Ethiopia earns $500 million from coffee export

Ethiopia earns $500 million from coffee export

Ethiopia earns about $500 million dollars from export of coffee over the first eight months of Ethiopia’s current budget year, which began July 8, 2019.

The major importers of Ethiopia’s coffee Arabica are Germany, Saudi Arabia and Japan, according to Ethiopian Coffee and Tea Authority, the state agency in charge of helping the growth of the sector. The money is secured from export of 160,000 tons of coffee, of which 140 tons are processed (roasted and/or grounded coffee), according to Sahlemariam Gebremedhin, Public relations head of the Authority, who spoke to the state daily English, The Ethiopian Herald newspaper.



It is stated that compared to the previous budget year same period, the export volume of Ethiopia’s coffee has increased by 37,000 tons and $25 million. As the world is currently struggling to slow down the spread of COVID-19 (coronavirus) pandemic by blocking the movement of people and goods from one place to another, international trade and supply chain has been severely hit.

As a result, many African countries including Ethiopia, have already begun feeling the economic burden of COVID-19 as sectors such as trade, tourism and investment has almost frozen. To help Africa deal with the severe impact of COVID-19 Prime Minister of Ethiopia, Abiy Ahmed has recently proposed the G20 countries, which represent 80 percent of the world’s economy, to release some $150 billion and to consider debt relief, among others.
The UN Secretary General Antonio Guterres on his part indicated that Africa immediately need $2 billion to combat the pandemic.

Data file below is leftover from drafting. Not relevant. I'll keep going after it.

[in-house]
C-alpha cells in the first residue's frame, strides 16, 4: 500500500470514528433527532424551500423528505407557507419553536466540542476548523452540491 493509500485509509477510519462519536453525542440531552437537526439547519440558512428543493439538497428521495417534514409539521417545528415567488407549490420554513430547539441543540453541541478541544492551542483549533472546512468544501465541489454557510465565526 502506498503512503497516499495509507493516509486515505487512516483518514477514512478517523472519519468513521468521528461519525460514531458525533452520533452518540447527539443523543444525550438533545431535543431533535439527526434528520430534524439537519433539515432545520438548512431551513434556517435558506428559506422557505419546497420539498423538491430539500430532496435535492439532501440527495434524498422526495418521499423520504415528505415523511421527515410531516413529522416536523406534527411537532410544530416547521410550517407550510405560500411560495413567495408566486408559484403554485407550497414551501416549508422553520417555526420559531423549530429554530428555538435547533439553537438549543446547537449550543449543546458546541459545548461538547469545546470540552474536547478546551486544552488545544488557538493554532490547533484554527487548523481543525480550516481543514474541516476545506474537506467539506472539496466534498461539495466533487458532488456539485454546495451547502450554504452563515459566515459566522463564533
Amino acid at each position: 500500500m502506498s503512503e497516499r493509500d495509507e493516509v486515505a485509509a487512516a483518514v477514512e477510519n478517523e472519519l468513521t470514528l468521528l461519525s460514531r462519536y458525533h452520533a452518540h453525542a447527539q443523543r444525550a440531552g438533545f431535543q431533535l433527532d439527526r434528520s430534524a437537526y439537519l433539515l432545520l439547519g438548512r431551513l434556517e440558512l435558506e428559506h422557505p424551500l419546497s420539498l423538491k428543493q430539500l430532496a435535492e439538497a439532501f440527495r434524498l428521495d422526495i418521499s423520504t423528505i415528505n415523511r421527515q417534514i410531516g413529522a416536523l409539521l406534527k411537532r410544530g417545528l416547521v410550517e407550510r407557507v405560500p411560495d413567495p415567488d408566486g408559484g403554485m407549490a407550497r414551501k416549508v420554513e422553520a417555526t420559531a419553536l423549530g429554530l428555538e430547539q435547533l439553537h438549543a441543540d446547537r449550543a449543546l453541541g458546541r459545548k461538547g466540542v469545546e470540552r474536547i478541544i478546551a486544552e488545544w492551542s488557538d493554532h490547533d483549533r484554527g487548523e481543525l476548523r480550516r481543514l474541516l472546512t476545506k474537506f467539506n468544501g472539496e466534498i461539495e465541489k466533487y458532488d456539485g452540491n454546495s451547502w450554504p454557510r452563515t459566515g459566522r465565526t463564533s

Many countries across the world are now allocating additional budget (stimulus money) to rescue the global economy from potential recession and depression as a result of the lockdown. The largest economy in the world, the United States has approved a two trillion money to fight the pandemic and distribute cash to the workers forced to stay at home and save the companies from bankruptcy. Japan, United Kingdom, Germany and many other countries have also been allocating billions of dollars to stimulate the economy and help their citizens locked in their houses.

As global trade supply chain is disrupted by the pandemic, many African countries including those oil exporting such as Nigeria are also suffering from oil price decline. As a result, the G20 countries who virally met yesterday have approved a five trillion budget to rescue the world economy from recession or even likely depression as a result of COVID-19.

Currently COVID-19 has killed over 21,000 people while infecting about 465,915 people in 200 countries across the world. The pandemic which originated from Hubei province of China a few months ago, is now severely hitting European countries, mainly Italy, Spain, France. Countries like Iran, South Korea and the United Sates have also been reporting the death of thousands of their people by COVID-19.